A child’s success at school is paramount to their development. Not only does it play a role in developing their knowledge and skills, but also in developing social skills and self esteem. Yet, to this day, we still see some children fall behind in the classroom, leaving parents and teachers asking why they aren’t doing better. With the development of psychoeducational assessments, the answers to this question can be found. What is a psychoeducational assessment and how can it help a child who is struggling at school? Read on to find out!
What is a Psychoeducational Assessment?
A psychoeducational assessment is a one-on-one test that is administered by a psychologist that differs from a standardized test that a child would see in the classroom. The goal of the assessment is to develop a complete perspective of the child’s academic skills and cognitive abilities. It will determine how much a child has learned along with how they learn and go about solving problems.
In addition to determining how a child learns, these assessments can also provide a diagnosis of a learning disability, ADHD, or a developmental disability. It can also identify any other social, emotional, behavioural or psychological problems which can be diagnosed through further testing.
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Parents (and the child when appropriate) meet with the psychologist to discuss ongoing issues and determine if an assessment is reasonable and necessary.
The child is given various tests to assess their academic and reasoning skills, intellectual abilities, memory, attention, and executive functions. Testing duration is adjusted based on the child’s needs, but this step usually lasts between four and six hours.
Assessment of Social-Emotional and Behavioural Functioning
The psychologist gathers collateral and qualitative information that will allow them to better understand the child. This involves clinical interviews with parents, and providing questionnaires to the parents, teacher, and child to complete.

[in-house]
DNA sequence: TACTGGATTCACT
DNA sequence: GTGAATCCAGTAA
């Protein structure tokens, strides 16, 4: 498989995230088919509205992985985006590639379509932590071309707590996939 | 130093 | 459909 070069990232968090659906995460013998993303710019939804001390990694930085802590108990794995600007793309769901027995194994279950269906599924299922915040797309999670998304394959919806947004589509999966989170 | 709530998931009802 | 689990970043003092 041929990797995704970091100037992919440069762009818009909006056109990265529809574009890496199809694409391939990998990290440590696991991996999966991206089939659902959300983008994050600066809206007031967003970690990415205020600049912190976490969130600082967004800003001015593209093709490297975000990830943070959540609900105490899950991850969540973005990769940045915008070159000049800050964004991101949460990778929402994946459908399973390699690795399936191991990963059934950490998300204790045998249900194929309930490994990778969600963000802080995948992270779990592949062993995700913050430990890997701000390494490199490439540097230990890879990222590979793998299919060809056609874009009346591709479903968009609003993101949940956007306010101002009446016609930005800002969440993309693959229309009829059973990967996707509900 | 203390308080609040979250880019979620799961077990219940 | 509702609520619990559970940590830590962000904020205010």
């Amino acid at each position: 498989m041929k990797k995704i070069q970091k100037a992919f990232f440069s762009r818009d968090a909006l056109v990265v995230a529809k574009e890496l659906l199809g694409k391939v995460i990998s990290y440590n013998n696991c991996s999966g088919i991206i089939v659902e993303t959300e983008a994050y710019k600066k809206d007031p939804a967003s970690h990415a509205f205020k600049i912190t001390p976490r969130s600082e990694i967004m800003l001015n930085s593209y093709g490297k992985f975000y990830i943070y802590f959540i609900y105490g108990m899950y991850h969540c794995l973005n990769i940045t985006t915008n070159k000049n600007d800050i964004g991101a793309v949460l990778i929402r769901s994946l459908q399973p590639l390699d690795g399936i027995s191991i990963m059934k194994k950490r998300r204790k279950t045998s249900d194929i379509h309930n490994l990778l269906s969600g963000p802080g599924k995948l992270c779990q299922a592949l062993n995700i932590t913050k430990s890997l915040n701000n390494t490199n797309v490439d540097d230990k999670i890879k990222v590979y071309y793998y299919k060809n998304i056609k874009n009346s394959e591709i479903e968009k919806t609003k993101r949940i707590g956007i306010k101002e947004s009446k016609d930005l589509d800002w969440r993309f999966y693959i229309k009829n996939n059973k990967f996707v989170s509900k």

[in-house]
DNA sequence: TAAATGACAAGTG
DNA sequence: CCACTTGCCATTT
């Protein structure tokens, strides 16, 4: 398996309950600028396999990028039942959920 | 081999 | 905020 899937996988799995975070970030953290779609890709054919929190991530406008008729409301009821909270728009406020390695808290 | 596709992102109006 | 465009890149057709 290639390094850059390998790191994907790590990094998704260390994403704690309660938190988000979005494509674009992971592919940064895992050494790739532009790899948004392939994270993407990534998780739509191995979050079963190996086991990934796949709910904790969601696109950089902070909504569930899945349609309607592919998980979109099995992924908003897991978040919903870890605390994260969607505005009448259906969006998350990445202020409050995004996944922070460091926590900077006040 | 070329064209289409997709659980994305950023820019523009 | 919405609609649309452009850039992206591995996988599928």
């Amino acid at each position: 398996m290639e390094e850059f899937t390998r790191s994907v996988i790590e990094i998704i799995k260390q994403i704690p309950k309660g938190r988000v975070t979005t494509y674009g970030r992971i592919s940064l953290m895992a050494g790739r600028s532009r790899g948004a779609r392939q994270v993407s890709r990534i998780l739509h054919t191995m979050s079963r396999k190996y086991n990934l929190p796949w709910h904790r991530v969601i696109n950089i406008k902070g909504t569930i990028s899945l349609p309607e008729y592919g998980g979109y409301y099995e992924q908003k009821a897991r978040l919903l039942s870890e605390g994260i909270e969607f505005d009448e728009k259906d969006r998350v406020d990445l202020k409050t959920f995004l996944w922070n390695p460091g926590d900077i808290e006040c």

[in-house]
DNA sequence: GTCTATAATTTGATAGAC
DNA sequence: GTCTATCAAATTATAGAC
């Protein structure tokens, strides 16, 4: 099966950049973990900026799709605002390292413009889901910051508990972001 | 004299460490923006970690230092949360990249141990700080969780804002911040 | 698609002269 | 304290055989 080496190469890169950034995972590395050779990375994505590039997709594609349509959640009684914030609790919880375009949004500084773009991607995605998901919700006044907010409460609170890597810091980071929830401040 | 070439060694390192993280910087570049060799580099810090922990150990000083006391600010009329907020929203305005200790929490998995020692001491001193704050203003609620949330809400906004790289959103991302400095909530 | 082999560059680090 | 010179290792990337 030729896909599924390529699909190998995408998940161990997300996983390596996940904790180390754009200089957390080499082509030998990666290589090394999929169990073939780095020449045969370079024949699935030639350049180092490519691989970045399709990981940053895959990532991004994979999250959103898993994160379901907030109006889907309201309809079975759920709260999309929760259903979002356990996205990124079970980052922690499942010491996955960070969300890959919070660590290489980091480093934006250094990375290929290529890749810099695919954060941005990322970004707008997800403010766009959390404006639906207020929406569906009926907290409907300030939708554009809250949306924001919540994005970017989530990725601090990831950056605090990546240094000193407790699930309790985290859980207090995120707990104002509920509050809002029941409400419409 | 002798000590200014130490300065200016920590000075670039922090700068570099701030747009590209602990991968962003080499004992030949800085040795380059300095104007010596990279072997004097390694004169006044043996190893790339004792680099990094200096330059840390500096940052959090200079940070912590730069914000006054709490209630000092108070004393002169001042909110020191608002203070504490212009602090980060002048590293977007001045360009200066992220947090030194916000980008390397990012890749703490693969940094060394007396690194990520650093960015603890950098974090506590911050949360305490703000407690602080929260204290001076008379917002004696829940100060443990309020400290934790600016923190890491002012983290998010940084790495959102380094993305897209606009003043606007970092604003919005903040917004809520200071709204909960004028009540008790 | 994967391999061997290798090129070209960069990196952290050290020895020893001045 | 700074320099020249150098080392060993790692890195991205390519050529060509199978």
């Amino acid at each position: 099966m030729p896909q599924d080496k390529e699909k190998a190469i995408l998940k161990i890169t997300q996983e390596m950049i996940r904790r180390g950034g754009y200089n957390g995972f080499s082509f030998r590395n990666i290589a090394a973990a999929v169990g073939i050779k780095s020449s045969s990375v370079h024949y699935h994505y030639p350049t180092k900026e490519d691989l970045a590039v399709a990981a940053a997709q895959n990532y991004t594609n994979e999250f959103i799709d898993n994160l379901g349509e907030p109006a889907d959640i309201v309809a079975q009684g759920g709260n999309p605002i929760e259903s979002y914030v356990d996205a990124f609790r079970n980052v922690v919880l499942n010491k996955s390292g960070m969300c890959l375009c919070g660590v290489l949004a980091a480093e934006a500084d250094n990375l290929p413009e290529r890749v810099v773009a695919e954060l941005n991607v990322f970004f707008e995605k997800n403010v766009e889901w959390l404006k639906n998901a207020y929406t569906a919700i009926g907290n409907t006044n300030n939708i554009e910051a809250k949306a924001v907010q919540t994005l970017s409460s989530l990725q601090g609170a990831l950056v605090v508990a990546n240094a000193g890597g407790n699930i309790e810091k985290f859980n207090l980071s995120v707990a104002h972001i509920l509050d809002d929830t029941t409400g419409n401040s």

Report and Recommendations
The psychologist takes the test scores, insights gained from interviews, and questionnaire information, and compiles them into a comprehensive report for the parents. The report will also include recommendations for any accommodations the school needs to make to provide support, as well as at-home strategies for the parents to help the child there.
The parents (and the child when appropriate) meet with the psychologist to go over the results in the report. At this time, the psychologist will discuss the recommendations in more detail and answer any questions that the parents may have.
How a Psychoeducational Assessment is Conducted
Some private and public schools employ a psychologist who will conduct the assessment of a child. Other schools will bring in an outside psychologist to conduct the assessment. Regardless of whether the psychologist is employed by the school or not, they will need to be registered with the school, have university training in developmental psychology and experience working in a school setting.
A full psychoeducational assessment usually takes at least a full day to complete. This is the amount of time that the psychologist will need to administer all the necessary tests and observe the child’s behaviour and attention in a classroom setting. A full assessment is generally comprised of five parts.
Children Who May Need a Psychoeducational Assessment
Every child is different in terms of their abilities and needs. However, there are some signs a parent can look for that can indicate that the child may need a psychoeducational assessment.
- A child consistently studies hard but grades don’t reflect their effort.
- A child who is clearly intelligent, but can’t finish their homework and assignments on time due to procrastination or poor planning skills.
- A child whose report card shows that they need to pay more attention or stay focused in class.
- A child who presents with any behavioural or emotional problems related to school or home.
- A child who consistently doesn’t want to go to school.
- A child with good grades in all areas except for one or two like Math or English.
- A child whose parents think they would benefit from school accommodation.
When the Assessment Leads to Diagnosis
There is always a very real possibility that a psychoeducational assessment will lead to the diagnosis of a learning disability, ADHD or something else. When this happens in Ontario, the psychologist will discuss next steps with the parents at the feedback session. Afterwards, they will provide the report to the school. It is then up to the parents and the school to consult with one another to develop an individualized educational program (IEP) that will accommodate the child’s special needs and help them progress and succeed at school. Treatment from the psychologist will also be recommended so the child can learn more about their disability and ways to cope with and manage it.